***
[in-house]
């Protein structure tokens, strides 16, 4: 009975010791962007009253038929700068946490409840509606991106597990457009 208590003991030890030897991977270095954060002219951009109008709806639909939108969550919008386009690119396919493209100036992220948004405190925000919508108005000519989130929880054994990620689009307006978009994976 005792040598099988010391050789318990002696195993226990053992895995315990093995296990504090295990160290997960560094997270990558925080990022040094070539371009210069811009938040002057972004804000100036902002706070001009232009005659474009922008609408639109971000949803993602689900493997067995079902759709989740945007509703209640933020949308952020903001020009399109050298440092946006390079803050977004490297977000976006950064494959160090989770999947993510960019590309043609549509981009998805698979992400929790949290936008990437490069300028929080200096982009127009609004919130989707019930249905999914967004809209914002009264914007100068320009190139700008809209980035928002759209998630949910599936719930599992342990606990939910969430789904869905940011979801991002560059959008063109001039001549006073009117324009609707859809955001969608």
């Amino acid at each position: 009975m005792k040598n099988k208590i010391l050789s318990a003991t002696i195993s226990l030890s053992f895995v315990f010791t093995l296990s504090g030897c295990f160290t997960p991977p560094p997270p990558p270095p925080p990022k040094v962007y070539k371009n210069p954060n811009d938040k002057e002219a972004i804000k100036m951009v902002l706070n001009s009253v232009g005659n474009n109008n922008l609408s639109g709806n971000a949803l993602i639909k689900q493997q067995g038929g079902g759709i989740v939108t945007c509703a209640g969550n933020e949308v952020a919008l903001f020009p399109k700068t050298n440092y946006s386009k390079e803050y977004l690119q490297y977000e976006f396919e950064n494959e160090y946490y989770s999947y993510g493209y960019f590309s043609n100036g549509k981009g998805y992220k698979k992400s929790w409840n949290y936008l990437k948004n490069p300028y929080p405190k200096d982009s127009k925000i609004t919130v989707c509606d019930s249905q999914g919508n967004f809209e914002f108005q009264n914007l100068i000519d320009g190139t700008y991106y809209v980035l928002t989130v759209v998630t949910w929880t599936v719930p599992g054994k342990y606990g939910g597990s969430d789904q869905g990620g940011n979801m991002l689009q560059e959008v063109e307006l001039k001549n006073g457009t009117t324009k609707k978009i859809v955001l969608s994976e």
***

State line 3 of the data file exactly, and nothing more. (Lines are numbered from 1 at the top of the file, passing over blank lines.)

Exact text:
């Amino acid at each position: 009975m005792k040598n099988k208590i010391l050789s318990a003991t002696i195993s226990l030890s053992f895995v315990f010791t093995l296990s504090g030897c295990f160290t997960p991977p560094p997270p990558p270095p925080p990022k040094v962007y070539k371009n210069p954060n811009d938040k002057e002219a972004i804000k100036m951009v902002l706070n001009s009253v232009g005659n474009n109008n922008l609408s639109g709806n971000a949803l993602i639909k689900q493997q067995g038929g079902g759709i989740v939108t945007c509703a209640g969550n933020e949308v952020a919008l903001f020009p399109k700068t050298n440092y946006s386009k390079e803050y977004l690119q490297y977000e976006f396919e950064n494959e160090y946490y989770s999947y993510g493209y960019f590309s043609n100036g549509k981009g998805y992220k698979k992400s929790w409840n949290y936008l990437k948004n490069p300028y929080p405190k200096d982009s127009k925000i609004t919130v989707c509606d019930s249905q999914g919508n967004f809209e914002f108005q009264n914007l100068i000519d320009g190139t700008y991106y809209v980035l928002t989130v759209v998630t949910w929880t599936v719930p599992g054994k342990y606990g939910g597990s969430d789904q869905g990620g940011n979801m991002l689009q560059e959008v063109e307006l001039k001549n006073g457009t009117t324009k609707k978009i859809v955001l969608s994976e």